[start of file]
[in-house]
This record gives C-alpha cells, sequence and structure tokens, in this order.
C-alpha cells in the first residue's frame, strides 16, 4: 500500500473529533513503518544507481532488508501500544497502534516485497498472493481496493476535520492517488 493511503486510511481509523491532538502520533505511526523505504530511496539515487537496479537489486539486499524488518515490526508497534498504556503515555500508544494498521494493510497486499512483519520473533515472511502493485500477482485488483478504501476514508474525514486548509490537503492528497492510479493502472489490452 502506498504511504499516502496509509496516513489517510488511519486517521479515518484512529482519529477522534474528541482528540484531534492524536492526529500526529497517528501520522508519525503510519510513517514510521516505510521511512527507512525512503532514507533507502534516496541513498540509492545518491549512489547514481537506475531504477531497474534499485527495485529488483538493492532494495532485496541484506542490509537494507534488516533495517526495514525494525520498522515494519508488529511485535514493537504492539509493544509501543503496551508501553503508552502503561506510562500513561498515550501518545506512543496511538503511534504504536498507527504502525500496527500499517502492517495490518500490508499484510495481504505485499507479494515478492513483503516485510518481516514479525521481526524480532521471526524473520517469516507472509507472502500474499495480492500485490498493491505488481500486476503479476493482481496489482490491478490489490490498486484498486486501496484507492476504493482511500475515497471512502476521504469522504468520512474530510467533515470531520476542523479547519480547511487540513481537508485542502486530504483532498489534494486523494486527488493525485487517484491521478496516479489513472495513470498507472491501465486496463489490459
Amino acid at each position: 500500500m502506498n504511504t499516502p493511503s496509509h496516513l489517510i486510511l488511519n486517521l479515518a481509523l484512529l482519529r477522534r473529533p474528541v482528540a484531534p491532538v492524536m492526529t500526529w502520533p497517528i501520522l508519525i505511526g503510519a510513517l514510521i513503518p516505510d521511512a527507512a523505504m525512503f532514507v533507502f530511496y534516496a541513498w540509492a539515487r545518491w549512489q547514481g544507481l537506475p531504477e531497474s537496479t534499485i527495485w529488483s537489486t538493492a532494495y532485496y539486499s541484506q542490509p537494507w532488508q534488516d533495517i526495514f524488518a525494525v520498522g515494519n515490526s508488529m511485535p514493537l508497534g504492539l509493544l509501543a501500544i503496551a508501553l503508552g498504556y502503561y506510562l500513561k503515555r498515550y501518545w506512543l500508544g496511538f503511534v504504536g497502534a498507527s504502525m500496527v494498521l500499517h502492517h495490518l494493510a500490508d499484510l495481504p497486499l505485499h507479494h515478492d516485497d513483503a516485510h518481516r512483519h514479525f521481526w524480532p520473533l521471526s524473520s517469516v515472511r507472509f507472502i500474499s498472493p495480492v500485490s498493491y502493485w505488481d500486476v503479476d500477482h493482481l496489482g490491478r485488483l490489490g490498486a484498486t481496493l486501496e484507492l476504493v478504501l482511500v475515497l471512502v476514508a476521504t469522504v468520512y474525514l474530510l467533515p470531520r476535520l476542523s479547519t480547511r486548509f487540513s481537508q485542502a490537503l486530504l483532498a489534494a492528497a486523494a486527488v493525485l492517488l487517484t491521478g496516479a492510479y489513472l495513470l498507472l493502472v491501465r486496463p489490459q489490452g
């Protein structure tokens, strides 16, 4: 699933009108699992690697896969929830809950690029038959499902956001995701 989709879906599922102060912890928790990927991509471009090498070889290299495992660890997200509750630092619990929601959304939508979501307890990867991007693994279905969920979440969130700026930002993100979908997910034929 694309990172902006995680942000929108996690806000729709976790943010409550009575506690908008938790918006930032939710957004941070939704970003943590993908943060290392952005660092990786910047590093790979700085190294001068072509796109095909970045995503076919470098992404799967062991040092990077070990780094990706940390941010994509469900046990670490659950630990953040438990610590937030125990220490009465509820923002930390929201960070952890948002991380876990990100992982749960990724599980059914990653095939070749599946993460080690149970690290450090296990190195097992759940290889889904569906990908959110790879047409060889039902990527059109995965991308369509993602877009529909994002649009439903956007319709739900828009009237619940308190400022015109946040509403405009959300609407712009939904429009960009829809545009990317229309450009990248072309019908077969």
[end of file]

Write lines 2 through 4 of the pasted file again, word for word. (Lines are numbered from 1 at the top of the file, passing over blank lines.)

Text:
This record gives C-alpha cells, sequence and structure tokens, in this order.
C-alpha cells in the first residue's frame, strides 16, 4: 500500500473529533513503518544507481532488508501500544497502534516485497498472493481496493476535520492517488 493511503486510511481509523491532538502520533505511526523505504530511496539515487537496479537489486539486499524488518515490526508497534498504556503515555500508544494498521494493510497486499512483519520473533515472511502493485500477482485488483478504501476514508474525514486548509490537503492528497492510479493502472489490452 502506498504511504499516502496509509496516513489517510488511519486517521479515518484512529482519529477522534474528541482528540484531534492524536492526529500526529497517528501520522508519525503510519510513517514510521516505510521511512527507512525512503532514507533507502534516496541513498540509492545518491549512489547514481537506475531504477531497474534499485527495485529488483538493492532494495532485496541484506542490509537494507534488516533495517526495514525494525520498522515494519508488529511485535514493537504492539509493544509501543503496551508501553503508552502503561506510562500513561498515550501518545506512543496511538503511534504504536498507527504502525500496527500499517502492517495490518500490508499484510495481504505485499507479494515478492513483503516485510518481516514479525521481526524480532521471526524473520517469516507472509507472502500474499495480492500485490498493491505488481500486476503479476493482481496489482490491478490489490490498486484498486486501496484507492476504493482511500475515497471512502476521504469522504468520512474530510467533515470531520476542523479547519480547511487540513481537508485542502486530504483532498489534494486523494486527488493525485487517484491521478496516479489513472495513470498507472491501465486496463489490459
Amino acid at each position: 500500500m502506498n504511504t499516502p493511503s496509509h496516513l489517510i486510511l488511519n486517521l479515518a481509523l484512529l482519529r477522534r473529533p474528541v482528540a484531534p491532538v492524536m492526529t500526529w502520533p497517528i501520522l508519525i505511526g503510519a510513517l514510521i513503518p516505510d521511512a527507512a523505504m525512503f532514507v533507502f530511496y534516496a541513498w540509492a539515487r545518491w549512489q547514481g544507481l537506475p531504477e531497474s537496479t534499485i527495485w529488483s537489486t538493492a532494495y532485496y539486499s541484506q542490509p537494507w532488508q534488516d533495517i526495514f524488518a525494525v520498522g515494519n515490526s508488529m511485535p514493537l508497534g504492539l509493544l509501543a501500544i503496551a508501553l503508552g498504556y502503561y506510562l500513561k503515555r498515550y501518545w506512543l500508544g496511538f503511534v504504536g497502534a498507527s504502525m500496527v494498521l500499517h502492517h495490518l494493510a500490508d499484510l495481504p497486499l505485499h507479494h515478492d516485497d513483503a516485510h518481516r512483519h514479525f521481526w524480532p520473533l521471526s524473520s517469516v515472511r507472509f507472502i500474499s498472493p495480492v500485490s498493491y502493485w505488481d500486476v503479476d500477482h493482481l496489482g490491478r485488483l490489490g490498486a484498486t481496493l486501496e484507492l476504493v478504501l482511500v475515497l471512502v476514508a476521504t469522504v468520512y474525514l474530510l467533515p470531520r476535520l476542523s479547519t480547511r486548509f487540513s481537508q485542502a490537503l486530504l483532498a489534494a492528497a486523494a486527488v493525485l492517488l487517484t491521478g496516479a492510479y489513472l495513470l498507472l493502472v491501465r486496463p489490459q489490452g